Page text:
In February 2013, the government of Saudi Arabia announced a change in its trade finance instruments.



  • 1 harmful
  • 1 neutral
  • 0 liberalising
Inception date: 28 Jan 2013 | Removal date: open ended

Trade finance

On 3 February 2013, the Saudi Fund for Development (SFD) announced signing three financing agreements totalling SAR 131 million (approx. USD 35 million) with Tekstil Bank and Turkland Bank in Turkey, and The Housing Bank for Trade and Finance in Jordan. The financing agreement with the two Turkish banks were signed on 28 January 2013, whilst the financing agreement with the Jordanian bank was signed on 29 January 2013. The three credit lines are all funded through SFD's Saudi Export Program (SEP) and will finance Saudi Arabian exports of various goods and services to the two countries.
The Saudi Export Program
The Saudi Export Program (SEP) is part of the Saudi Fund for Development and was established in 1999. The program promotes Saudi exports to contribute the country's GDP and minimize the economic dependence of crude oil. In promoting export of Saudi goods the SEP can support 100% of the value of the eligible export transaction depending on risk and nature of the export. In general the value of exported good/service must contain a Saudi domestic value of 25% or more as well as the transaction having a minimum value of SAR 100,000 (approx. USD 26,666). Additionally, parties benefiting from the SEP fall into one of the following: Saudi companies and establishments; foreign companies, entities or governments importing or purchasing of Saudi goods or services; or lastly local or foreign banks and financial institutions.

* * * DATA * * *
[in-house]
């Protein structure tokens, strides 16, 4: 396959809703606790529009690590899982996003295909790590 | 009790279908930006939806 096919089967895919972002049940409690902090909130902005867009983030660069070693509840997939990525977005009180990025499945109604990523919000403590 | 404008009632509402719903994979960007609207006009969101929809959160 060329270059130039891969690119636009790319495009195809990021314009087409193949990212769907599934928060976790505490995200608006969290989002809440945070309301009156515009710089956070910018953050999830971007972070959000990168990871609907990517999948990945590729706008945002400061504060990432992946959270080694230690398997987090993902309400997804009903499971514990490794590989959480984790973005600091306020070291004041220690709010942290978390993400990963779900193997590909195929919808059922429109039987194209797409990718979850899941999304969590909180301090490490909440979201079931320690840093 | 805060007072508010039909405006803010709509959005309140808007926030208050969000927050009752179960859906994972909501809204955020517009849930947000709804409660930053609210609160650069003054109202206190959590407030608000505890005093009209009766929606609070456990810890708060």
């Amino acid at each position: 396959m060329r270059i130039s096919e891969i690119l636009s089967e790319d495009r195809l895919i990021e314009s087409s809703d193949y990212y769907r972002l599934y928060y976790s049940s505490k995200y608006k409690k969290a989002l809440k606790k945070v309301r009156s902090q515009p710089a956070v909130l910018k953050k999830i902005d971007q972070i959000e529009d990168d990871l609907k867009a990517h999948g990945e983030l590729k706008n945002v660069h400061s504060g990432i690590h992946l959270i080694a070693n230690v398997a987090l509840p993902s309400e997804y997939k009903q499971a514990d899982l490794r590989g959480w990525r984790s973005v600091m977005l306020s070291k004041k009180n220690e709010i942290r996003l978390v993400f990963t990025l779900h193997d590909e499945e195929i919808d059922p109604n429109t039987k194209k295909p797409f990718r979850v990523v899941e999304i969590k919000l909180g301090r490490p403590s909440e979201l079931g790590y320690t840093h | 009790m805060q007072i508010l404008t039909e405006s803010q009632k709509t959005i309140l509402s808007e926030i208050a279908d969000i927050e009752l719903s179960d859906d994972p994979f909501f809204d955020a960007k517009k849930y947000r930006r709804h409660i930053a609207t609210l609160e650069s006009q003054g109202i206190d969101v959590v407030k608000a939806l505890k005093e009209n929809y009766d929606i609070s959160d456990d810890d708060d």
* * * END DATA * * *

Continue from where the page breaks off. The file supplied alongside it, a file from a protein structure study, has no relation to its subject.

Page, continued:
The Saudi Fund for Development
The Saudi Fund for Development (SFD) was established by Royal Decree No. M/48 of 1 September 1974. The Fund's main objectives are to: 'participate in financing of development projects in developing countries through granting of loans to said countries and to encourage national non-crude-oil exports by providing finance and insurance in support of such exports.
The GTA includes state guarantees and other financial incentives that are likely to affect the restructuring and performance of firms facing international competition, whether from imports, in export markets, and from foreign subsidiaries.




Inception date: 28 Jan 2013 | Removal date: open ended

Local sourcing

According to the terms of the SFD, the goods and services exported within this transaction must contain a Saudi domestic value of 25% or more.